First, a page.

The answer I’ve come to is radical: reject entirely the collectivist mindset. Don’t look at populations; don’t ask: among 300 million Americans, would law X result in more lives being saved than lost? That sort of cost-benefit analysis is amoral; lives are not balanceable one against the other. And, in practice, it leads to endlessly battling statistical studies. I realized I should not take a God’s eye perspective, looking down on the flock, seeking to preserve the herd. Mankind is not a herd.

Junking the collectivist approach, ridding myself of the idea that the lives of the few can be sacrificed to the lives of the many, I found the issue almost settled itself. Taking the individualist approach, I asked myself: what laws should the individual be subject to? What is the principle governing the individual’s relation to the state?

The principle is “individual rights”–your rights and mine.

Rights define the proper limits of state action. They recognize the areas within which the individual is sovereign, entitled to act on his own judgment, free from interference by his fellow man and by the state. The fundamental right is the right to life. Its expressions are the right to liberty, property, and the pursuit of happiness. As the Declaration states, government is established “to secure these rights.”

To secure them against what? There is only one thing that can deprive a man of his life, liberty, or property: physical force. Only guns, clubs, chains, jails, or some form of nonconsensual physical contact can kill you, injure you, or negate your ability to act on your own judgment. The proper job of government is to protect the individual’s rights by wielding retaliatory force against the force initiated by criminals or foreign aggressors.

The issue with guns is the threat of force. But the threat of force is force. Orders issued at gunpoint are as coercive–as rights-violating–as laying on hands and overpowering you. (All this is explained in more detail in Ayn Rand’s articles “Man’s Rights” and “The Nature of Government.”) The government may use force only against an objective threat of force. Only that constitutes retaliation.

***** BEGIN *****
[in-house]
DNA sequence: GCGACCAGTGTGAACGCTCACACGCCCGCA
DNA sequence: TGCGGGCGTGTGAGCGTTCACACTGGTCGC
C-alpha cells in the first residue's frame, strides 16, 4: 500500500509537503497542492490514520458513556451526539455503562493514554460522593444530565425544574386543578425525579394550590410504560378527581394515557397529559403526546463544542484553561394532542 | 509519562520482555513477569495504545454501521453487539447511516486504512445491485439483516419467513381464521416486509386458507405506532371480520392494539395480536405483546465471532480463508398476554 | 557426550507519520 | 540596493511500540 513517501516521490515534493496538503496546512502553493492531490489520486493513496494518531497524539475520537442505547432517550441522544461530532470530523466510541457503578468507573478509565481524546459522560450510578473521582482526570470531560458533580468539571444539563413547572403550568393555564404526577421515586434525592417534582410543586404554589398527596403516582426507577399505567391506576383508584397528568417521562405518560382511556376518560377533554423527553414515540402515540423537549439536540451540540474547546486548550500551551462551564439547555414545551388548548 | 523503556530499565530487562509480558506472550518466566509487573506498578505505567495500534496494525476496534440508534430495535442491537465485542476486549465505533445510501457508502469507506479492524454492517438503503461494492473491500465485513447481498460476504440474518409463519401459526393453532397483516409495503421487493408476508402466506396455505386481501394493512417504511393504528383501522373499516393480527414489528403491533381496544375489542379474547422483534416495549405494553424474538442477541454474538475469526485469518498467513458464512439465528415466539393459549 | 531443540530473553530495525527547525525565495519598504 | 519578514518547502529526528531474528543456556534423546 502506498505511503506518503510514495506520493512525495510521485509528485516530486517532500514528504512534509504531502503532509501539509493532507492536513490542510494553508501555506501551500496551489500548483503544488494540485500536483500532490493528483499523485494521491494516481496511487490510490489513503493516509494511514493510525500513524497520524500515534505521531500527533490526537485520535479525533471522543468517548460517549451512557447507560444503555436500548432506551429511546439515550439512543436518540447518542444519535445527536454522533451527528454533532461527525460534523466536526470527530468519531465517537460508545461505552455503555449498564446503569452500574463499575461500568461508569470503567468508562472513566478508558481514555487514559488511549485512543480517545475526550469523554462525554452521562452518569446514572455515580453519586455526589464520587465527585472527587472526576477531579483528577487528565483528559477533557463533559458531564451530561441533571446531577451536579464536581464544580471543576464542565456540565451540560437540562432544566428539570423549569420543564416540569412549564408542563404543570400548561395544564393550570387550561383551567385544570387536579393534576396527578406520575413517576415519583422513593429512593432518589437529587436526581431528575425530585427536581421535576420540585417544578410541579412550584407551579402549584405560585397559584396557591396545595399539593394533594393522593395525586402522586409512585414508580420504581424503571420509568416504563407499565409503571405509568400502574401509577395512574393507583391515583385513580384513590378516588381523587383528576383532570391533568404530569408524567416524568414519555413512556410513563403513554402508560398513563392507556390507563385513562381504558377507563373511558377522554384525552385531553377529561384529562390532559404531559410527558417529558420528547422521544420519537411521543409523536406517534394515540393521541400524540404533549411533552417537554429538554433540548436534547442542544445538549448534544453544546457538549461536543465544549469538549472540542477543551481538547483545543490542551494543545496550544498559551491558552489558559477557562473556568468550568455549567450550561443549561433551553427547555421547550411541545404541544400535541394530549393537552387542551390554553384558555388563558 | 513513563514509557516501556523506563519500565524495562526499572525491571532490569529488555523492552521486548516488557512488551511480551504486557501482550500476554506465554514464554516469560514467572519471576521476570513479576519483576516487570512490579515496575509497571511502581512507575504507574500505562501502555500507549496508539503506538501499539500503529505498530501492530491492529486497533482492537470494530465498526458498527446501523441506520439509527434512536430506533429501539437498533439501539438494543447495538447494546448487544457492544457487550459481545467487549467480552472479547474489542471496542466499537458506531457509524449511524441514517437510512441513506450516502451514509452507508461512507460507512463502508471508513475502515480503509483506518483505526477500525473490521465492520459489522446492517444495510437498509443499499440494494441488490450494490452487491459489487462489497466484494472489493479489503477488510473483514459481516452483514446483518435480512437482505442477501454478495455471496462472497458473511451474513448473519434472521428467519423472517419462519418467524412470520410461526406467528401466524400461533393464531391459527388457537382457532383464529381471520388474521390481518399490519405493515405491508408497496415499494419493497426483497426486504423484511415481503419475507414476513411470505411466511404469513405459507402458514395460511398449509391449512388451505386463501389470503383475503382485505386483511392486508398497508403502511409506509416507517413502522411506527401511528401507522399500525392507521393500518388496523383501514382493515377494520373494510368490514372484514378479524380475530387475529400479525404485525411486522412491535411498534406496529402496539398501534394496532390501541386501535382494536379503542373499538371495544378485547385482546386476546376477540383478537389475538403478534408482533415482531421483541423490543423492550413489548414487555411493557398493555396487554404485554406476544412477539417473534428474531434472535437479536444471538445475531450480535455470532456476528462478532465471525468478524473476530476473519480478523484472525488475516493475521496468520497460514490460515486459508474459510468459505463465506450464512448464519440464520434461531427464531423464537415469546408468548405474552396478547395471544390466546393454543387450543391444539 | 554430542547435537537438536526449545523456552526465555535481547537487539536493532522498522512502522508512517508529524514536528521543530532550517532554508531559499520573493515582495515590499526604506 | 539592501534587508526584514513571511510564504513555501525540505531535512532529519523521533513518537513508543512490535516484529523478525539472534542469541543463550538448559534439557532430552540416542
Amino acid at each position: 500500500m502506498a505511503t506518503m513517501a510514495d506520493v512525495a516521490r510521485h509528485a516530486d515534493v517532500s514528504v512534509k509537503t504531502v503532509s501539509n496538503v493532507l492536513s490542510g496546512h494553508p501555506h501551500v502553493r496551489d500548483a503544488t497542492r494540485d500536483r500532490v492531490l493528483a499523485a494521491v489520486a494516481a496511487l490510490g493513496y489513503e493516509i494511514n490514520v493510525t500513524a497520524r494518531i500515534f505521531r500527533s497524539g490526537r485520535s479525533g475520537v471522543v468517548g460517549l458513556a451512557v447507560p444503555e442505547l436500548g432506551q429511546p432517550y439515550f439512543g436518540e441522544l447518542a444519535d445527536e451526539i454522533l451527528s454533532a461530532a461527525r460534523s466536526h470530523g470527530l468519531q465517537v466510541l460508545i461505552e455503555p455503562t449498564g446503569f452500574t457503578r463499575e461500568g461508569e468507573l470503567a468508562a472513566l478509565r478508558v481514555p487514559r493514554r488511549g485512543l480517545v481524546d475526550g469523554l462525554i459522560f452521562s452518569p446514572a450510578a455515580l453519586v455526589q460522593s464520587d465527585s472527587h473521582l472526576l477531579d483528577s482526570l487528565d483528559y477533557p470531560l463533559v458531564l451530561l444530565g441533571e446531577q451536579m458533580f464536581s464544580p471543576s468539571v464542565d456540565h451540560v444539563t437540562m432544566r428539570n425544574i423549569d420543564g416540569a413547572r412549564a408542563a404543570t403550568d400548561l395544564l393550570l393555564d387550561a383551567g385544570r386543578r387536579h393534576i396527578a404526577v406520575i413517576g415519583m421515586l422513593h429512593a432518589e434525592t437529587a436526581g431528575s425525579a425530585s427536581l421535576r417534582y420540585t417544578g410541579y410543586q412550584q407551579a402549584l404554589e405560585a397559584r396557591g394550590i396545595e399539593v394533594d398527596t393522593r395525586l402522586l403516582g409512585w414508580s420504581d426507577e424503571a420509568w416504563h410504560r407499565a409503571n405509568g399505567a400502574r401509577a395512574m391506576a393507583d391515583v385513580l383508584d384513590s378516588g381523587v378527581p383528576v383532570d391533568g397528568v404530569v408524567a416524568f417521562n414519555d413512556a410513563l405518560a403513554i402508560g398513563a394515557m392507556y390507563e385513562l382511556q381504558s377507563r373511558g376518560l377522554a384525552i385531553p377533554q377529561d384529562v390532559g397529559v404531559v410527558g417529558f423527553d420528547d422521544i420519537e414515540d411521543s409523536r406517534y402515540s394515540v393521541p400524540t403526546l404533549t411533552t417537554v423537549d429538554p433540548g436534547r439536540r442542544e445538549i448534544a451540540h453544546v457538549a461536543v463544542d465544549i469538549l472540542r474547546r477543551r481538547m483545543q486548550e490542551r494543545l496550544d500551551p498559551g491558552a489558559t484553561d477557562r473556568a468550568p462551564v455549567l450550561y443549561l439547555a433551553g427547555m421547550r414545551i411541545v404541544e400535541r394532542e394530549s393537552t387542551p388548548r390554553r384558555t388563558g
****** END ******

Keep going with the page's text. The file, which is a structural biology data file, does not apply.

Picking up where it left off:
In particular, the government may not descend to the evil of preventive law. The government cannot treat men as guilty until they have proven themselves to be, for the moment, innocent. No law can require the individual to prove that he won’t violate another’s rights, in the absence of evidence that he is going to.

But this is precisely what gun control laws do. Gun control laws use force against the individual in the absence of any specific evidence that he is about to commit a crime. They say to the rational, responsible gun owner: you may not have or carry a gun because others have used them irrationally or irresponsibly. Thus, preventive law sacrifices the rational and responsible to the irrational and irresponsible. This is unjust and intolerable.

The government may coercively intervene only when there is an objective threat that someone is going to use force. The remaining issue is: what constitutes an objective threat?

An objective threat is constituted by specific evidence of a clear and present danger to someone’s person or property. For instance, waving a gun around (“brandishing”) is an objective threat to the individuals in the vicinity. Having a rifle at home in the attic is not. Carrying a concealed pistol is not (until and unless it is drawn). Yes, there are always borderline cases, but rational standards, such as “clear and present danger,” can be set.

Statistics about how often gun-related crimes occur in the population is no evidence against you. That’s collectivist thinking. The choices made by others are irrelevant to the choices that you will make.

People understand the wrongness of collectivist thinking in other cases. They would indignantly reject the idea that a member of a given racial group is under suspicion because 10 percent of those with his skin color commit crimes. But the individualist approach also applies to gun ownership and concealed carrying of guns: group ratios offer no evidence about what a given individual will do.

The fact that a certain percentage of domestic quarrels end in a shooting is no grounds for saying your ownership of a gun is a threat to the members of your household. Likewise, the fact that there are a certain number of accidental injuries from guns is no justification for regulating or banning the ownership of guns for everyone. And the tragic fact that the psychotic killer at Newtown used a gun to kill school children is zero grounds for disarming teachers and school personnel.

The government may respond only to specific threats, objectively evident. It has no right to initiate force against the innocent. And a gun owner is innocent until specific evidence arises that he is threatening to initiate force.

Laws prohibiting or regulating guns across the board represent the evil of preventive law and should be abolished.

Harry Binswanger blogs at www.hblist.com